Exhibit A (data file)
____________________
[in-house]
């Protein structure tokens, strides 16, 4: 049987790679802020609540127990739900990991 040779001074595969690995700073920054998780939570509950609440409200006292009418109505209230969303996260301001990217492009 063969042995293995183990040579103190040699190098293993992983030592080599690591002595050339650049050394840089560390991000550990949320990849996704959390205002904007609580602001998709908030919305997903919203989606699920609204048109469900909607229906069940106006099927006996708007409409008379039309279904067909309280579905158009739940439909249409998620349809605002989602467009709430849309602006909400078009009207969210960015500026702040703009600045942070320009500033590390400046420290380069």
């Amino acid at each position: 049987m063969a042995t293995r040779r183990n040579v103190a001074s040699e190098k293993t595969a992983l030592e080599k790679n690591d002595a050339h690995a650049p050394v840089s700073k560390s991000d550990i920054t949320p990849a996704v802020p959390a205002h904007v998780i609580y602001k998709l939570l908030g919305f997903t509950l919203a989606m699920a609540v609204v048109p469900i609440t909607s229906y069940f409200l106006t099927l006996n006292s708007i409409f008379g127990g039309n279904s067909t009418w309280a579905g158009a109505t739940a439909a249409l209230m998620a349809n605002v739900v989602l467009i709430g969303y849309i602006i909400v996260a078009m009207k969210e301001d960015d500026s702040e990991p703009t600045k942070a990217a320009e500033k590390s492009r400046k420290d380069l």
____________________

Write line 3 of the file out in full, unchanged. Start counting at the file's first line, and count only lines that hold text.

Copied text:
């Amino acid at each position: 049987m063969a042995t293995r040779r183990n040579v103190a001074s040699e190098k293993t595969a992983l030592e080599k790679n690591d002595a050339h690995a650049p050394v840089s700073k560390s991000d550990i920054t949320p990849a996704v802020p959390a205002h904007v998780i609580y602001k998709l939570l908030g919305f997903t509950l919203a989606m699920a609540v609204v048109p469900i609440t909607s229906y069940f409200l106006t099927l006996n006292s708007i409409f008379g127990g039309n279904s067909t009418w309280a579905g158009a109505t739940a439909a249409l209230m998620a349809n605002v739900v989602l467009i709430g969303y849309i602006i909400v996260a078009m009207k969210e301001d960015d500026s702040e990991p703009t600045k942070a990217a320009e500033k590390s492009r400046k420290d380069l």